3. The work protection does not depend upon the protection provided by the country where it was created. However, the contracting country may protect the work regardless that time of protection is lesser than they have protected. There is also no binding force to keep on protecting the work once the country originating has stopped protected. It is can be revoked.

RIGHTS UNDER THE CONVENTION

Article 2(1) defines the literary and artistic works.it includes books, pamphlets, choreographic works, musical compositions, paintings, photographic works, maps, sketches, three dimensional works related to geography, topography, architecture, science or works of same nature.

Article 5 of the convention deals with the “country of origin”, the rights available “inside the country of  origin and outside the country of origin”.

The country of origin[4] shall be considered to be:

(a) in the case of works first published in a country of the Union, that country; in the case of works published simultaneously in several countries of the Union which grant different terms of protection, the country whose legislation grants the shortest term of protection;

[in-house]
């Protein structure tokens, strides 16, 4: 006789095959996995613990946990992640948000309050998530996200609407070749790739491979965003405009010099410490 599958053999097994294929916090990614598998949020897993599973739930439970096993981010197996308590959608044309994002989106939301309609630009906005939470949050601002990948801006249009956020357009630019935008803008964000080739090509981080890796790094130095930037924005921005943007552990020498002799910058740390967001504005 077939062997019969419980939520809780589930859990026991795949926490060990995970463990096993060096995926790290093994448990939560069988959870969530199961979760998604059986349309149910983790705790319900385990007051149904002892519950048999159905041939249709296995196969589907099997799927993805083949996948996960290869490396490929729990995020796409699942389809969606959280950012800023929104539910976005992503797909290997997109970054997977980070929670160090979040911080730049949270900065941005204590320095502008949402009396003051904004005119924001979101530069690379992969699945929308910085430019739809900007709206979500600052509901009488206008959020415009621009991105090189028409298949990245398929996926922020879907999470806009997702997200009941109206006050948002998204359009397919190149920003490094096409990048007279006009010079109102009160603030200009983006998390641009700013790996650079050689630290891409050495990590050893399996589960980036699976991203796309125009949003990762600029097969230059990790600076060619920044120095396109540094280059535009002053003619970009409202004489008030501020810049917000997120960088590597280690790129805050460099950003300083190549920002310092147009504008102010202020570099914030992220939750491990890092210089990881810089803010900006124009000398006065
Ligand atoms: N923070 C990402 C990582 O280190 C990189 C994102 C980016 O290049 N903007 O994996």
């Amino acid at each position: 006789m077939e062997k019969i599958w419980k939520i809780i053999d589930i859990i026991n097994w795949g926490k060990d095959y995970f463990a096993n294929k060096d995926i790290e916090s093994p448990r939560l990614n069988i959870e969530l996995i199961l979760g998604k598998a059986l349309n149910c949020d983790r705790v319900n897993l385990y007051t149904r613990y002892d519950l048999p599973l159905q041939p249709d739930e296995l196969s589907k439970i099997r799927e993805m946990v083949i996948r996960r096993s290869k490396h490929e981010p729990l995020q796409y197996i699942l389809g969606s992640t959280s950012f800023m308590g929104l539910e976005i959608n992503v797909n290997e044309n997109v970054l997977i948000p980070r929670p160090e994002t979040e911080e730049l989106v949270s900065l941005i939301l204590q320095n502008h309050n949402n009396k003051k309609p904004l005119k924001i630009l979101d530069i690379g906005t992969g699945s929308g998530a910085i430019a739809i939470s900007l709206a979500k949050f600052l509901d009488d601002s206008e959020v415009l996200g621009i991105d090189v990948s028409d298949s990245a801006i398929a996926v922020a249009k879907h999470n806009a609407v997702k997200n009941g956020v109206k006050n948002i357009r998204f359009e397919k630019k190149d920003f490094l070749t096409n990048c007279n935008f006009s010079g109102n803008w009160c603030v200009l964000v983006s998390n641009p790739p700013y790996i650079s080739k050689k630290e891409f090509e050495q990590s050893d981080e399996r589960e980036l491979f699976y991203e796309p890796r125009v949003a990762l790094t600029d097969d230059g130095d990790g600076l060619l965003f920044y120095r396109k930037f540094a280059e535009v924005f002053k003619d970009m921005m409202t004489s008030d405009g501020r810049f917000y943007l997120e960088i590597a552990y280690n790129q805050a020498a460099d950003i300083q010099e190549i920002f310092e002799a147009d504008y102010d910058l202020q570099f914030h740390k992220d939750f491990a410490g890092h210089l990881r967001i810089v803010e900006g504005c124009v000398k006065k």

(b) in the case of works published simultaneously in a country outside the Union and in a country of the Union, the latter country;

(c) in the case of unpublished works or of works first published in a country outside the Union, without simultaneous publication in a country of the Union, the country of the Union of which the author is a national, provided that:

(i) when these are cinematographic works the maker of which has his headquarters or his habitual residence in a country of the Union, the country of origin shall be that country, and

(ii) when these are works of architecture erected in a country of the Union or other artistic works incorporated in a building or other structure located in a country of the Union, the country of origin shall be that country.

 Rights outside the country of origin:

Authors shall enjoy, in respect of works for which they are protected under this Convention, in countries of the Union other than the country of origin, the rights which their respective laws do now or may hereafter grant to their nationals, as well as the rights specially granted by this Convention[5].

The enjoyment and the exercise of these rights shall not be subject to any formality; such enjoyment and such exercise shall be independent of the existence of protection in the country of origin of the work. Consequently, apart from the provisions of this Convention, the extent of protection, as well as the means of redress afforded to the author to protect his rights, shall be governed exclusively by the laws of the country where protection is claimed[6].